Impossible equationNothing is as stressful as trying to do something that simply cannot be done, especially when you think that your eternal life depends on it. This is the situation in which the Watchtower places Jehovah’s Witnesses.

They are trying to deserve “undeserved kindness.”

Instead of using the word “grace,” the Watchtower speaks of God’s “undeserved kindness.” Typical is this statement: “Since Pentecost 33 C.E., spiritual Israelites have endeavored to prove worthy of God’s undeserved kindness so that the ‘acceptable time’ would be ‘a day of salvation’ for them… Some men associated with the Corinthian congregation were not proving worthy of God’s undeserved kindness.”[1]

But this is self-contradictory. “To deserve” means “to be worthy, fit, or suitable for some reward or requital.”[2] If you “prove worthy” of something, don’t you therefore deserve it? Aren’t you trying to deserve “undeserved kindness”?

If asked this question, a Witness would be likely to say that if someone gave you an undeserved gift, their generosity should lead you out of appreciation to improve your attitudes and behavior. But the Watchtower doctrine of works goes far beyond that. Notice from the quotation above that if people do not “prove worthy” that the “acceptable time” will not be a “day of salvation” for them.

So the “undeserved kindness” the Watchtower proclaims is not salvation itself. Rather, it is the chance to straighten out your life in accordance with Jehovah’s standards to the point that you have become worthy of salvation.

They are working for a “gift”

The Watchtower says that salvation is a “gift” based on “Jehovah’s undeserved kindness” received by “exercising faith in Jesus’ ransom sacrifice.”[3] But the key language is the phrase “exercising faith,” which turns out to be just another name for works. How is something a gift if you have to keep working to make sure you receive it? In Watchtower theology, survival into everlasting life is not dependent on Christ’s righteousness—imputed and received as a gift—but on works, especially on faithful performance of the door-to-door field service ministry.[4]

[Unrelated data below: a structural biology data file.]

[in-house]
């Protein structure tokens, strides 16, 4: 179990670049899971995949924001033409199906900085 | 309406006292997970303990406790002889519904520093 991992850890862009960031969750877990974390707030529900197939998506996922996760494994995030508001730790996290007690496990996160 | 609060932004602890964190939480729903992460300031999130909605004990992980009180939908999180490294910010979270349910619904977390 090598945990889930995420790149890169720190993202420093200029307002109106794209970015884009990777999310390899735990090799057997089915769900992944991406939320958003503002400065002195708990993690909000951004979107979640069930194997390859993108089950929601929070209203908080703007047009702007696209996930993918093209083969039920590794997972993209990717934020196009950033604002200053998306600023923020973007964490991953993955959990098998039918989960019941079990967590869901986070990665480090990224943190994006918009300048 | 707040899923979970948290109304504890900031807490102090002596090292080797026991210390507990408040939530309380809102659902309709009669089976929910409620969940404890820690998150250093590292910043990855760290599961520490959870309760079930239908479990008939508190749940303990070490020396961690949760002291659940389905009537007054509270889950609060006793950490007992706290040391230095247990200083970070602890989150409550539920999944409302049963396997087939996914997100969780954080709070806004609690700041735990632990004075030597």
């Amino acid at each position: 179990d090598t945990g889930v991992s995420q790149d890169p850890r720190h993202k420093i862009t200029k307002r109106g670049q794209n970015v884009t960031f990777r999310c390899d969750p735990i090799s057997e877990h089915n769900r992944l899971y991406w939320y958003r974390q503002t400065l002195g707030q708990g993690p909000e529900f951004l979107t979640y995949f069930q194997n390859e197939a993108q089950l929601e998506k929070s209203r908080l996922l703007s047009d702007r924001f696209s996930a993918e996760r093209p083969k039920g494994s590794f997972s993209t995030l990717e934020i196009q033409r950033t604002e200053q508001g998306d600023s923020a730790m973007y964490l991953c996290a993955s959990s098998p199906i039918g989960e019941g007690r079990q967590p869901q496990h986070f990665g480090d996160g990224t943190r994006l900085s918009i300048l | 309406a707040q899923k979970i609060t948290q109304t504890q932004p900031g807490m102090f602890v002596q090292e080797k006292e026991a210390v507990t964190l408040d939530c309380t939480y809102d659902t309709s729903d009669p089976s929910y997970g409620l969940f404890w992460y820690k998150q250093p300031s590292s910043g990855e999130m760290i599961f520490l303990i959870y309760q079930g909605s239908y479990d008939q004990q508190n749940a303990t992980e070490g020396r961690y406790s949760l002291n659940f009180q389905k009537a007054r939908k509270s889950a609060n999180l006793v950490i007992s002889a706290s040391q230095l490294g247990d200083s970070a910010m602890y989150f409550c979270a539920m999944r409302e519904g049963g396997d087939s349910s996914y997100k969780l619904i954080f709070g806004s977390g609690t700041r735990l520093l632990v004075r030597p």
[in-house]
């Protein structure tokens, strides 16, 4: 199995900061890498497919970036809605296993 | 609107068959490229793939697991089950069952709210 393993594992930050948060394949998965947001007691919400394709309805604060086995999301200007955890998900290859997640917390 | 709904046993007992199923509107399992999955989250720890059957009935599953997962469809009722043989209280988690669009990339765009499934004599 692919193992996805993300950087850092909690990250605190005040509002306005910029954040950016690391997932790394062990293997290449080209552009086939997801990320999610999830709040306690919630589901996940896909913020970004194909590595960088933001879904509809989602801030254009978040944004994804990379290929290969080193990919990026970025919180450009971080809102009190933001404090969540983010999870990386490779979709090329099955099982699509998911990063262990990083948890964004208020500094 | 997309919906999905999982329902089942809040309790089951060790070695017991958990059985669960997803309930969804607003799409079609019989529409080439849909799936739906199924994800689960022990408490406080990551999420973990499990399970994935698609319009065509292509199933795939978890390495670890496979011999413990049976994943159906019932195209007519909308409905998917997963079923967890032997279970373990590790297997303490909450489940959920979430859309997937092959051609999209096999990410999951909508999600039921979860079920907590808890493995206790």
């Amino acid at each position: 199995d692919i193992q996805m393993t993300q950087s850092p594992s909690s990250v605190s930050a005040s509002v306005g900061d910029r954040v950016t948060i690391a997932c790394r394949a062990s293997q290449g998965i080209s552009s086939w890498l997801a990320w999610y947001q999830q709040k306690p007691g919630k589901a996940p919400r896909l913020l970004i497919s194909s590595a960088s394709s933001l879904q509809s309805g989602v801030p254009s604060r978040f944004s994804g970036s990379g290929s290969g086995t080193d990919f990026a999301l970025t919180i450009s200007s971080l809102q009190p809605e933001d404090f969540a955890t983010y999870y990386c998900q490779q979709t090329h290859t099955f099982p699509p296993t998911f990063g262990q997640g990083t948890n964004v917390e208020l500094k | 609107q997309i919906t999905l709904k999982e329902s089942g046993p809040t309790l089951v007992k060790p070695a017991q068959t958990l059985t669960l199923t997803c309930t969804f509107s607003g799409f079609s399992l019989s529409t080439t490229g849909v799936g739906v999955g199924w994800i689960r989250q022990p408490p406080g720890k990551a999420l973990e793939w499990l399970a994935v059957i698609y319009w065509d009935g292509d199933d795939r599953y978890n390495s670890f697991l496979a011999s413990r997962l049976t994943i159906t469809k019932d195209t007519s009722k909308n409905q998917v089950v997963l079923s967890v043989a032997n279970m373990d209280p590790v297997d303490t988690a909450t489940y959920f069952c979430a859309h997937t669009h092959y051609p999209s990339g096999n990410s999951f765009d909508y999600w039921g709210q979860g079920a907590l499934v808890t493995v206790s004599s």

Despite this emphasis on what Jehovah’s Witnesses must do in order to be saved, the Watchtower denies that Jehovah’s Witnesses try to earn their   salvation by their works. Here is its explanation:


 “We engage regularly in our door-to-door ministry, but we don’t believe that we earn our salvation by doing such work. (Ephesians 2:8) Why not?

Think of this comparison: Imagine that a benevolent man promised an expensive gift to everyone who showed up at a certain location on a given date. If you really believed the man’s promise, would you follow his instructions? No doubt! Likely, you would also tell your friends and family about the opportunity, so that they too could benefit from it. Even so, you wouldn’t earn the gift by following the man’s instructions. The gift is still a gift.

Likewise, Jehovah’s Witnesses believe God’s promise of everlasting life for all who obey him. (Romans 6:23). We endeavor to share our faith with others, hoping that they will benefit from God’s promises. But we don’t believe that we earn our salvation by engaging in our ministry. (Romans 1:17; 3:28) Really, no human could ever do enough to merit such an astounding blessing from God. ‘He saved us because of his mercy, and not because of any good things that we have done.’’ [5] (emphasis original)


Let’s analyze the Watchtower’s argument by using a specific example. Suppose a car dealer promises to make a gift to you of the latest, top-of-the-line automobile in his showroom. But there’s a stipulation. In order to obtain the gift, you have to come to his office at noon tomorrow and prove to him that you have a valid driver’s license. I’m sure we would agree that this transaction would be a gift. Why? Because the requirements are inconsequential. No one would say that by meeting those simple conditions you had somehow earned the car.

But now let’s vary the scenario. Suppose that when you arrive at the dealership, the owner tells you that in order to receive the car you need to “prove worthy” of it. Specifically, you will have to abide by all of his dealership’s rules and policies. You will have to attend training sessions each week so you will be knowledgeable about all the car’s features and the history of the dealership. You will be required to invest many hours for the rest of your life going door-to-door in your community telling people about his offer and trying to persuade them to do likewise. At the end of that time, if you have proved yourself worthy, then you will receive the car you were promised.